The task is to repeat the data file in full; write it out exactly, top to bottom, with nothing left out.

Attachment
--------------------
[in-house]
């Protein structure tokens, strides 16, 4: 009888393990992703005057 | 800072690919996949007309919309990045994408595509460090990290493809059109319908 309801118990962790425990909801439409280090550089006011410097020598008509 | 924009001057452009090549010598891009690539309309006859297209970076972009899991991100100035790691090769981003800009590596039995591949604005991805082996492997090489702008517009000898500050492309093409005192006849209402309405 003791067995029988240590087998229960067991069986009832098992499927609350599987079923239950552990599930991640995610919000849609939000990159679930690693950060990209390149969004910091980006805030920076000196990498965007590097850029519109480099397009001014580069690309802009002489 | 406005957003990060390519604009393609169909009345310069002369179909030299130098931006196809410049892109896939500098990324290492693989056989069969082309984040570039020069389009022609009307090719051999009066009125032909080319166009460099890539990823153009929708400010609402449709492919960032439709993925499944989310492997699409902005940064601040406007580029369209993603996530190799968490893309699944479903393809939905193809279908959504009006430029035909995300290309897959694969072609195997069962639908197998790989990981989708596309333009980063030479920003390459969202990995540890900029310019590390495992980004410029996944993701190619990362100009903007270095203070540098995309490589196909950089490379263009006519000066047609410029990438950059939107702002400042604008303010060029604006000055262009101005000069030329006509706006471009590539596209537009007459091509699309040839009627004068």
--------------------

[in-house]
């Protein structure tokens, strides 16, 4: 009888393990992703005057 | 800072690919996949007309919309990045994408595509460090990290493809059109319908 309801118990962790425990909801439409280090550089006011410097020598008509 | 924009001057452009090549010598891009690539309309006859297209970076972009899991991100100035790691090769981003800009590596039995591949604005991805082996492997090489702008517009000898500050492309093409005192006849209402309405 003791067995029988240590087998229960067991069986009832098992499927609350599987079923239950552990599930991640995610919000849609939000990159679930690693950060990209390149969004910091980006805030920076000196990498965007590097850029519109480099397009001014580069690309802009002489 | 406005957003990060390519604009393609169909009345310069002369179909030299130098931006196809410049892109896939500098990324290492693989056989069969082309984040570039020069389009022609009307090719051999009066009125032909080319166009460099890539990823153009929708400010609402449709492919960032439709993925499944989310492997699409902005940064601040406007580029369209993603996530190799968490893309699944479903393809939905193809279908959504009006430029035909995300290309897959694969072609195997069962639908197998790989990981989708596309333009980063030479920003390459969202990995540890900029310019590390495992980004410029996944993701190619990362100009903007270095203070540098995309490589196909950089490379263009006519000066047609410029990438950059939107702002400042604008303010060029604006000055262009101005000069030329006509706006471009590539596209537009007459091509699309040839009627004068």